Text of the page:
12 March 2004
South Korea's opposition-controlled parliament has impeached President Roh Moo-hyun, just one month before a general election. The political uncertainty is expected to have little lasting effect on the economy and relations with North Korea.
South Korean President Roh Moo-hyun has been forced out of power - at least temporarily - just 13 months into his five-year term.
In line with South Korean law, Prime Minister Goh Kun has assumed presidential duties while South Korea's Constitutional Court decides whether to unseat Mr. Roh. That process could take six months.
Many political analysts, such as Lee Nae-young of Korea University, say the unexpected impeachment vote is troubling, even though Mr. Roh's leadership has been widely viewed as ineffective and the economy has been showing signs of weakness.
"I am surprised and worried," he said. "I think there are many opportunities for the ruling party and the opposition to solve their problem within the legislature, without going to the Constitutional Court. But many Korean people are now worried about this uncertainty."
Mr. Roh tried to reassure the public Friday, saying he would not give up and that he expected the court to restore him to the Blue House, the South Korean presidential compound.
It is not the first time the 57-year-old Mr. Roh has taken a defiant stance.
The former labor lawyer rose from humble origins. He came from a farming family that could not afford to send him to college.
He financed his own studies and passed his legal exams in 1975. Mr. Roh entered politics in 1988, but lost in several attempts to win parliamentary seats, and he also failed to win the job of mayor in his native city of Busan.
He persisted in politics, and Mr. Roh secured the presidency in December 2002 after just one term as a legislator and a short stint as a maritime minister in the cabinet of former President Kim Dae-jung. When he took over as president two-months later, he pledged to reform the political system and rid it of corruption.
But like President Kim, he struggled with corruption allegations among close aides, although he he has never been implicated. A vast campaign finance scandal that has engulfed all of South Korea's political parties also burdened and distracted him.
But other factors damaged his public standing and sent his popularity rating plunging below 30 percent. South Korea's economy is one issue. Growth in Asia's fourth-largest economy was halved to about three percent last year, and critics have blamed Mr. Roh for leaving too much power in the hands of South Korea's huge family-run conglomerates.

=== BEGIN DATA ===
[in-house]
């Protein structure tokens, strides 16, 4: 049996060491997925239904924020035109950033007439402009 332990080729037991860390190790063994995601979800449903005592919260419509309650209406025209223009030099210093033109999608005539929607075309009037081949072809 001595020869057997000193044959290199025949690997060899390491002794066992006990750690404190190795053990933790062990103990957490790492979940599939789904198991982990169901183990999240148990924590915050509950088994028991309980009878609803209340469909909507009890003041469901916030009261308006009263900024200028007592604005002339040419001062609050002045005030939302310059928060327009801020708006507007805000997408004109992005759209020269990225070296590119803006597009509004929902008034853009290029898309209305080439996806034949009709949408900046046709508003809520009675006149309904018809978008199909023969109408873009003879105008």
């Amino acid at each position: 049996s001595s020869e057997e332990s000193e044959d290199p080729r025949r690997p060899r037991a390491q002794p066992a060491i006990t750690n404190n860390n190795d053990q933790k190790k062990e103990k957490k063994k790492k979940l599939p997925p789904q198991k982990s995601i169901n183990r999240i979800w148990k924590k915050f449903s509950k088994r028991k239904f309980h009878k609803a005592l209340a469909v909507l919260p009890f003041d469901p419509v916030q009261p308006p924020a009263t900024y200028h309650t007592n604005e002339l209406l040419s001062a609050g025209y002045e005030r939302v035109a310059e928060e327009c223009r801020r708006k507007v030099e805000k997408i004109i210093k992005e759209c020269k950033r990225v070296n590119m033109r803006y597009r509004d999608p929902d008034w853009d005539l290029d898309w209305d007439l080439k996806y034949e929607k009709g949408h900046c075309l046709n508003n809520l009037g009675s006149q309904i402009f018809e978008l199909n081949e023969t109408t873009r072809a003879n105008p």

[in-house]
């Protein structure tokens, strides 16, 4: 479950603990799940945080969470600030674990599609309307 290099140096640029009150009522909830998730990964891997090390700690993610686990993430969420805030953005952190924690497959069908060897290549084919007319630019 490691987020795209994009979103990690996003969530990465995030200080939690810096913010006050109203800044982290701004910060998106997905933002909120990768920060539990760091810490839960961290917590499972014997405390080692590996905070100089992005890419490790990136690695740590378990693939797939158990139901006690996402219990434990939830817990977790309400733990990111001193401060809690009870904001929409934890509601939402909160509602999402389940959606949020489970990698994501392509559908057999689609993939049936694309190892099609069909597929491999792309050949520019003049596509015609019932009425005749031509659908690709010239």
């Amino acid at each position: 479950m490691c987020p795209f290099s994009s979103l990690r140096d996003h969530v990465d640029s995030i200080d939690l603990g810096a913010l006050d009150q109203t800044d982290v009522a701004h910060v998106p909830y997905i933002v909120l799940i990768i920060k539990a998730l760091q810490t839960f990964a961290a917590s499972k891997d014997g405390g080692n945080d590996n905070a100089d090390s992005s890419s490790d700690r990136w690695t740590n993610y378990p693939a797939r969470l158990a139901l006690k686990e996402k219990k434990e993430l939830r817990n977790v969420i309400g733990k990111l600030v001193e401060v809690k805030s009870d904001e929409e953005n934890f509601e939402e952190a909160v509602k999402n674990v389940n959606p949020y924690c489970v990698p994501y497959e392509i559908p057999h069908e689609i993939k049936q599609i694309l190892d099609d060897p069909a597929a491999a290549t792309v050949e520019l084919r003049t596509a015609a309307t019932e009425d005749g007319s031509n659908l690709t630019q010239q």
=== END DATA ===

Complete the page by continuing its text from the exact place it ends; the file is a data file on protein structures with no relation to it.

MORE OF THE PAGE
Bob Broadfoot, managing director of the Political and Economic Risk Consultancy in Hong Kong, says the current power vacuum could keep the economy in the doldrums.
"It is going to keep it on its backside," he said. "South Korea just cannot take the steps right now to fix its problems. We thought when Roh first came in he would be able to but he got bogged down so quickly with politics."
Mr. Roh also had difficulties with his nation's communist neighbor, North Korea, and its nuclear weapons programs. Seoul is one of five nations trying to convince the isolated Stalinist state to dismantle its nuclear programs, but the effort is at a stalemate, despite two rounds of multilateral talks.
Mr. Broadfoot and other analysts think the impeachment vote will not have much effect on those negotiations, especially since little progress is expected before the U.S. presidential election in November. But Mr. Broadfoot believes a series of inter-Korean projects to help strengthen the North's economy will continue moving ahead.
"Basically this is an issue that both sides know how to manage, and I do not think it is going to change in the coming year," he said.
The impeachment vote surprised South Korea and much of the world, but it seems unlikely to have a profound effect on the country's already sluggish economy and its ties to other countries.
It appears that Mr. Roh's heavy political burdens had already stopped him from enacting meaningful reforms and that many observers and voters perceived he would accomplish little more during the rest of his presidency.
While the Constitutional Court deliberates on the impeachment vote, a general election in South Korea on April 15 will be the key test of President Roh's support, as well as for the opposition groups that succeeded in unseating him.